Farm Ireland
Independent.ie

Sunday 25 June 2017

Veterinary labs call for Q fever vigilance

A disease that has stayed under the radar for decades has raised its head again, resulting in a series of abortion 'storms' in herds around the country.

The Department's vet labs have found evidence of Q Fever in the aborted foetuses from herds involved.

The diagnosis was initially made on placentas and confirmed following blood tests.

Q Fever is a zoonotic disease transmittable to humans, where it causes prolonged flu-like symptoms.

The Department is preparing information on how to minimise the spread of the disease, but it is advising farmers experiencing abortions in their herds to wear gloves and a mask when calving cows.

Lab staff also emphasised the importance of farmers bringing fresh afterbirth along with the aborted calf to the regional labs for analysis.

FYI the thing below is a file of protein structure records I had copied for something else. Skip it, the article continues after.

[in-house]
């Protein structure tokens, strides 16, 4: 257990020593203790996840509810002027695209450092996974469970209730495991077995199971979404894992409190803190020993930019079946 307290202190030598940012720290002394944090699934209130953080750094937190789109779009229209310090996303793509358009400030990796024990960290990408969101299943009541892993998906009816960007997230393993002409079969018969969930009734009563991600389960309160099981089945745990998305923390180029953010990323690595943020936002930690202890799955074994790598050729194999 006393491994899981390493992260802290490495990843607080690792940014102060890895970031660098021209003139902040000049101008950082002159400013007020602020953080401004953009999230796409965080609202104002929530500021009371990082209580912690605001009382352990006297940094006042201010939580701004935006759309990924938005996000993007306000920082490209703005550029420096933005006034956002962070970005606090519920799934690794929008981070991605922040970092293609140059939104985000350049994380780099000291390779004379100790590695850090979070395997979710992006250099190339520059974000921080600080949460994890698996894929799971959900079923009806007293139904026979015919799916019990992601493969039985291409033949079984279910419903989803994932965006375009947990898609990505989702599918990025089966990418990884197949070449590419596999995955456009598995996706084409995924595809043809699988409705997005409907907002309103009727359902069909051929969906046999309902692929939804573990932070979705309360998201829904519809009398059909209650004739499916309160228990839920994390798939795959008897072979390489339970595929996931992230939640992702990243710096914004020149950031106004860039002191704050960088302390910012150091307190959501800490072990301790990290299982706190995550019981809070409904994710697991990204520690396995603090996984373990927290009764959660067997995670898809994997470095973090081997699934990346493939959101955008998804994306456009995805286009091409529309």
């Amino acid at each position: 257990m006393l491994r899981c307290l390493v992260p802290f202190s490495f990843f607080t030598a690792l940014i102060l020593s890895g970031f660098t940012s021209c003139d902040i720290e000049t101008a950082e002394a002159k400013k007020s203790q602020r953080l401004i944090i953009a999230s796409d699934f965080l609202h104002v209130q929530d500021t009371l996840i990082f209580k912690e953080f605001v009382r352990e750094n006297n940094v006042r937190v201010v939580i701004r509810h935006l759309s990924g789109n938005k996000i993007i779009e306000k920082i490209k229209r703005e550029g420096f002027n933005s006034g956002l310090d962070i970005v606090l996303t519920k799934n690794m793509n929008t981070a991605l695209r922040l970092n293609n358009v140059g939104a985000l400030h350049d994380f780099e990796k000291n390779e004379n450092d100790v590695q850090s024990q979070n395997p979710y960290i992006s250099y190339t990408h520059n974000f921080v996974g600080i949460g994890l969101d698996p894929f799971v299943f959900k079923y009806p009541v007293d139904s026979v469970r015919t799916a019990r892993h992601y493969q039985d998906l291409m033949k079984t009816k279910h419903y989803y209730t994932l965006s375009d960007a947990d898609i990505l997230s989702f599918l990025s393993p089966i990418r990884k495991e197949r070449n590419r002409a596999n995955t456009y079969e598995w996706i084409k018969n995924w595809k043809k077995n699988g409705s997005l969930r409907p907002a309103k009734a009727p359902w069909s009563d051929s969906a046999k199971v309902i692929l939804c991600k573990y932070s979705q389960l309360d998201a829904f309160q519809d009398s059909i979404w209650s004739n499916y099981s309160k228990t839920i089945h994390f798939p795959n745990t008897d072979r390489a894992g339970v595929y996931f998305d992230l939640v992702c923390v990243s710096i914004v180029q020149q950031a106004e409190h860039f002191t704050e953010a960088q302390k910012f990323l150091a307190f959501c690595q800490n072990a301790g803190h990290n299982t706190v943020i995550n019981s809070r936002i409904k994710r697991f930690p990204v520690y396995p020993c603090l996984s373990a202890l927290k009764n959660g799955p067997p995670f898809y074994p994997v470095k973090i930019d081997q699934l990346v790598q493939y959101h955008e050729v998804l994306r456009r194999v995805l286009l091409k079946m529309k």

A veterinary lab official said that while the disease was not generally serious, it could cause problems in a sustained outbreak.

resurgence

The resurgence of Q Fever came to light when 10 cows from an intensive dairy herd aborted due to the disease.

Cases of the disease was first recorded in Ireland in the 1960s. Recent research carried out in the northern half of the country found evidence of Q Fever in 38pc of herds but just 2pc of stock in these herds were positive for the disease.

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